Summit for a New Global Financing Pact

Context: As world leaders and finance moguls land in Paris for the Summit for a New Global Financing Pact, it’s time to take concrete steps for sustainable finance and not let this be another international summit without substance.

India, the president of the G20 this year, is co-chairing the steering committee of the summit with France and can be counted on to be that voice of the Global South.

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About the summit:

  • What: a new deal to be signed among world leaders to ensure fixed funding amount and mechanism for various developmental issues.
  • When: on 22-23 June
  • Initiative: Taken by the French President, Emmanuel Macron


  • Aim of the Summit is to lay the groundwork for a new financial system suited to the common challenges of the 21st century, such as fighting inequalities and climate change and protecting biodiversity.
  • It aims to establish a sufficiently robust international financial architecture to provide greater resources, protect the most vulnerable countries from shocks, help achieve the Sustainable Development Goals (SDGs), restore the long-term trend of poverty reduction, and preserve global public goods such as climate and health.
  • Aim to “build a new contract with the North and the South”, in order to facilitate the access of vulnerable countries to the financing they need to address the consequences of ongoing and future crises.

Four main objectives

  • Restore fiscal space to countries facing short-term difficulties, especially the most indebted countries.
  • Fostering private sector development in low-income countries.
  • Encourage investment in “green” infrastructure for the energy transition in emerging and developing countries.
  • Mobilize innovative financing for countries vulnerable to climate change.

High level steering committee composition:

It includes France, Barbados, South Africa, Germany, Brazil, China, the United Arab Emirates, the United States, India, Japan, the United Kingdom, Senegal, the European Commission, the United Nations Secretariat, the International Monetary Fund, the World Bank and the OECD.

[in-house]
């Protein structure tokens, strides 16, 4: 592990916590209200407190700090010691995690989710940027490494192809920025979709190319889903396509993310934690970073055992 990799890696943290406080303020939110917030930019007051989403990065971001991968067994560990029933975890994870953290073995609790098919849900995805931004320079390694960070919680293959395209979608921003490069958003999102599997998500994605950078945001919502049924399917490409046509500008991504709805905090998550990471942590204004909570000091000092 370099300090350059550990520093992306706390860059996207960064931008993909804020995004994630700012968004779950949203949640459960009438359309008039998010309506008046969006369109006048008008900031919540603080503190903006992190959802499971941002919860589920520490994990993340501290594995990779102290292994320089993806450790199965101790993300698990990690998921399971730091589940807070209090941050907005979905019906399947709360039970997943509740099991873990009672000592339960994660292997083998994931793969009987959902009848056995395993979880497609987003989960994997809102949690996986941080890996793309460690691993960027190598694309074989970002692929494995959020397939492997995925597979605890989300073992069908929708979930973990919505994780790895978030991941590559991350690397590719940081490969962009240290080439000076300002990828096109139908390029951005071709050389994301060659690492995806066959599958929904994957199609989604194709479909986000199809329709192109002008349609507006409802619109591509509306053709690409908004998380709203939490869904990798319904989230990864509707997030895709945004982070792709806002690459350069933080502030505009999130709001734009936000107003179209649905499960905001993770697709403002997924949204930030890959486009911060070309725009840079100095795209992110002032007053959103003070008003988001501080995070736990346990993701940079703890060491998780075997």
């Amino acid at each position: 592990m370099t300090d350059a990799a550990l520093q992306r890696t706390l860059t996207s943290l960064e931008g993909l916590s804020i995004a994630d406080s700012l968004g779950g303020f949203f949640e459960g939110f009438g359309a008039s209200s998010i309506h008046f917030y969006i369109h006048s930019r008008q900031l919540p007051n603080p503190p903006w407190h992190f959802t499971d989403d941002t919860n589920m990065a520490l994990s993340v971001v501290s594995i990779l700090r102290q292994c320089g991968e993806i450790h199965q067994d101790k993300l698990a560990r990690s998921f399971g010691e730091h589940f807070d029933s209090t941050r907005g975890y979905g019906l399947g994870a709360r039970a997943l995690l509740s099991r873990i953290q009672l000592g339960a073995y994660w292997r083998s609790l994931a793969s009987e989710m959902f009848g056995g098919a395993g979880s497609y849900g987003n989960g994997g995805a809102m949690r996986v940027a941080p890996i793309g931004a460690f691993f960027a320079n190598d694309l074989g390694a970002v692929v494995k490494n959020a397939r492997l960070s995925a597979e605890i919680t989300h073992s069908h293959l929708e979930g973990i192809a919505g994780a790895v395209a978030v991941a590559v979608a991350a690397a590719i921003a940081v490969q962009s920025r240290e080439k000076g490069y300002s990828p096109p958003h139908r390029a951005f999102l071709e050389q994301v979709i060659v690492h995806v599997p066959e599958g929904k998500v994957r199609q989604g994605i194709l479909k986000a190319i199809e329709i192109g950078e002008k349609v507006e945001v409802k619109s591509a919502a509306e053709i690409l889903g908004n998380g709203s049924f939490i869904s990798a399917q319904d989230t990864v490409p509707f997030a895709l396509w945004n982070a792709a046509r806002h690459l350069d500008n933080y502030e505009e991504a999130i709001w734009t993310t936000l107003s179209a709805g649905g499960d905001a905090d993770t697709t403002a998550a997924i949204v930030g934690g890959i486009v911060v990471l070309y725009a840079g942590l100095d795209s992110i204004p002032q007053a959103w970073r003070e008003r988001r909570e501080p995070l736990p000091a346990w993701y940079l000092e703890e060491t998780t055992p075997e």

Challenges in such funding:

1. Demand and Supply gap of funding:

Demand – According to One Planet Lab’s white papers released for the Summit, the scale of investment needed to meet the United Nation’s Sustainable Development Goals, climate COP21 and Biodiversity COP15 objectives set at the global and national levels is to the tune of an additional $4 trillion every year.

Supply – only $204 billions of official development assistance came last year. 

2. Regional difference: only 25% of global climate investment goes to South Asia, Latin America, and Africa, which house some of the most vulnerable regions. 

3. Not focusing on equal but differentiated responsibility: developed nations despite historically responsible for the emission are not taking responsibility to lead a way and fund more. They demand equal contribution of funds from developing nations like India for being current emitter. 

Way forward

  • Modernising and standardising existing tax structures, clamping down on illegal cross-border money movement, empowering tax administrations and curbing ineffectual fossil fuel subsidies.
  • At international level, taxing the production of fossil fuels, shipping of goods, and transportation of fossil fuels to raise funds.
  • Financing novel mechanisms, such as a Global Clean Investment Risk Mitigation Mechanism that pool risks across geographies and lower costs for all. It would help to attract private financing for such needs.
  • Transparency and real-time data can bridge the psychological and financial divides.
  • Chart a political pathway that creates time-bound deliverables on climate finance from one summit to another. 


The summit must outline the maths of finance, the mechanisms of delivery, and establish the momentum for real investment over the next two years. When we approach the 80th anniversary of the UN in 2025, reformed finance for sustainable development should have formed the basis for renewed and meaningful multilateralism.

Practice MCQ:

Q. With reference to Summit for a New Global Financing Pact, consider the following statements :

1. Summit aimed at bringing dedicated climate change fund for African and Island nations.

2. India is member to the High level steering committee to this summit.

3. This summit is part of initiative taken by France to create a new contract between global North and global South.

How many of the above statements are correct?

(a) Only one

(b) Only two

(c) All three

(d) None

Scroll down for answer










Answer: (b)

Only statements 2 and 3 are correct.

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